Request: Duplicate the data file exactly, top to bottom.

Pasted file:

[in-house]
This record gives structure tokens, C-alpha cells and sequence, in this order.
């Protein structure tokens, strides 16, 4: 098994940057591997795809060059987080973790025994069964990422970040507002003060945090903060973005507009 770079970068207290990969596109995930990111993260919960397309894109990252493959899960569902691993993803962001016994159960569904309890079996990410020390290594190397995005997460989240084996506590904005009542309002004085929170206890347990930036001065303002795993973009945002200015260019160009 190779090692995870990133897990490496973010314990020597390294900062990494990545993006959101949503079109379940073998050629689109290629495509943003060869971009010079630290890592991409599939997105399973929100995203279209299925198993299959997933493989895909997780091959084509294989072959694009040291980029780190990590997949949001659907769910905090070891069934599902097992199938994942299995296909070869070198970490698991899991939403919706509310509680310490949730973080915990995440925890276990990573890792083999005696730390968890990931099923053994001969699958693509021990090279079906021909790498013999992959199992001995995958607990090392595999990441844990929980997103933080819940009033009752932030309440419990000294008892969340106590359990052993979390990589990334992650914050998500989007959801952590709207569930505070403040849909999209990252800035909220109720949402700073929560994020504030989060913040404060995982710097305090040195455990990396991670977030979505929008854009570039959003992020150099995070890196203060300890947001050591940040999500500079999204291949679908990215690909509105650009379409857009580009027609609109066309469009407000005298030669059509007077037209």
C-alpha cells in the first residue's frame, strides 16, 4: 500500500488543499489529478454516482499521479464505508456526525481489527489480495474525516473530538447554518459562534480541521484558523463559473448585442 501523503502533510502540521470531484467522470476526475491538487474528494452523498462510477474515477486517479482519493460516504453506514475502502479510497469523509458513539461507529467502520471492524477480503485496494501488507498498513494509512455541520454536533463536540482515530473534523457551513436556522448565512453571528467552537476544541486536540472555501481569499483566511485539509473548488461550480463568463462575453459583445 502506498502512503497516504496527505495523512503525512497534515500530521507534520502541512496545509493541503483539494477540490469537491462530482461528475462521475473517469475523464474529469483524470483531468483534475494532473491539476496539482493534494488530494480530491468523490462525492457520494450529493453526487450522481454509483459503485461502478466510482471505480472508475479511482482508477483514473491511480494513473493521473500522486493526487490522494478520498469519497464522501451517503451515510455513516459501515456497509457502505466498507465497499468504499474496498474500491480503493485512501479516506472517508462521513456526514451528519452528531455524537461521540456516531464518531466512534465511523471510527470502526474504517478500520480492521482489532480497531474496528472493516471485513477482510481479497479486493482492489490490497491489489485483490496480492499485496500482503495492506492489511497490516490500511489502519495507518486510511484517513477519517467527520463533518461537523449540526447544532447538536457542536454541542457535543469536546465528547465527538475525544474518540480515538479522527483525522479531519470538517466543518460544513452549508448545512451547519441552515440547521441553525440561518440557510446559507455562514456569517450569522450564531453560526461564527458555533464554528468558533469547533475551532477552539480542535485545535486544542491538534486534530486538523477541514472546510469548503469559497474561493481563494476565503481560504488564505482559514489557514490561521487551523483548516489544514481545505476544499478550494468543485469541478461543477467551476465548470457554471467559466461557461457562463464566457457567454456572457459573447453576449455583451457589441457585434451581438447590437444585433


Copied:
[in-house]
This record gives structure tokens, C-alpha cells and sequence, in this order.
């Protein structure tokens, strides 16, 4: 098994940057591997795809060059987080973790025994069964990422970040507002003060945090903060973005507009 770079970068207290990969596109995930990111993260919960397309894109990252493959899960569902691993993803962001016994159960569904309890079996990410020390290594190397995005997460989240084996506590904005009542309002004085929170206890347990930036001065303002795993973009945002200015260019160009 190779090692995870990133897990490496973010314990020597390294900062990494990545993006959101949503079109379940073998050629689109290629495509943003060869971009010079630290890592991409599939997105399973929100995203279209299925198993299959997933493989895909997780091959084509294989072959694009040291980029780190990590997949949001659907769910905090070891069934599902097992199938994942299995296909070869070198970490698991899991939403919706509310509680310490949730973080915990995440925890276990990573890792083999005696730390968890990931099923053994001969699958693509021990090279079906021909790498013999992959199992001995995958607990090392595999990441844990929980997103933080819940009033009752932030309440419990000294008892969340106590359990052993979390990589990334992650914050998500989007959801952590709207569930505070403040849909999209990252800035909220109720949402700073929560994020504030989060913040404060995982710097305090040195455990990396991670977030979505929008854009570039959003992020150099995070890196203060300890947001050591940040999500500079999204291949679908990215690909509105650009379409857009580009027609609109066309469009407000005298030669059509007077037209």
C-alpha cells in the first residue's frame, strides 16, 4: 500500500488543499489529478454516482499521479464505508456526525481489527489480495474525516473530538447554518459562534480541521484558523463559473448585442 501523503502533510502540521470531484467522470476526475491538487474528494452523498462510477474515477486517479482519493460516504453506514475502502479510497469523509458513539461507529467502520471492524477480503485496494501488507498498513494509512455541520454536533463536540482515530473534523457551513436556522448565512453571528467552537476544541486536540472555501481569499483566511485539509473548488461550480463568463462575453459583445 502506498502512503497516504496527505495523512503525512497534515500530521507534520502541512496545509493541503483539494477540490469537491462530482461528475462521475473517469475523464474529469483524470483531468483534475494532473491539476496539482493534494488530494480530491468523490462525492457520494450529493453526487450522481454509483459503485461502478466510482471505480472508475479511482482508477483514473491511480494513473493521473500522486493526487490522494478520498469519497464522501451517503451515510455513516459501515456497509457502505466498507465497499468504499474496498474500491480503493485512501479516506472517508462521513456526514451528519452528531455524537461521540456516531464518531466512534465511523471510527470502526474504517478500520480492521482489532480497531474496528472493516471485513477482510481479497479486493482492489490490497491489489485483490496480492499485496500482503495492506492489511497490516490500511489502519495507518486510511484517513477519517467527520463533518461537523449540526447544532447538536457542536454541542457535543469536546465528547465527538475525544474518540480515538479522527483525522479531519470538517466543518460544513452549508448545512451547519441552515440547521441553525440561518440557510446559507455562514456569517450569522450564531453560526461564527458555533464554528468558533469547533475551532477552539480542535485545535486544542491538534486534530486538523477541514472546510469548503469559497474561493481563494476565503481560504488564505482559514489557514490561521487551523483548516489544514481545505476544499478550494468543485469541478461543477467551476465548470457554471467559466461557461457562463464566457457567454456572457459573447453576449455583451457589441457585434451581438447590437444585433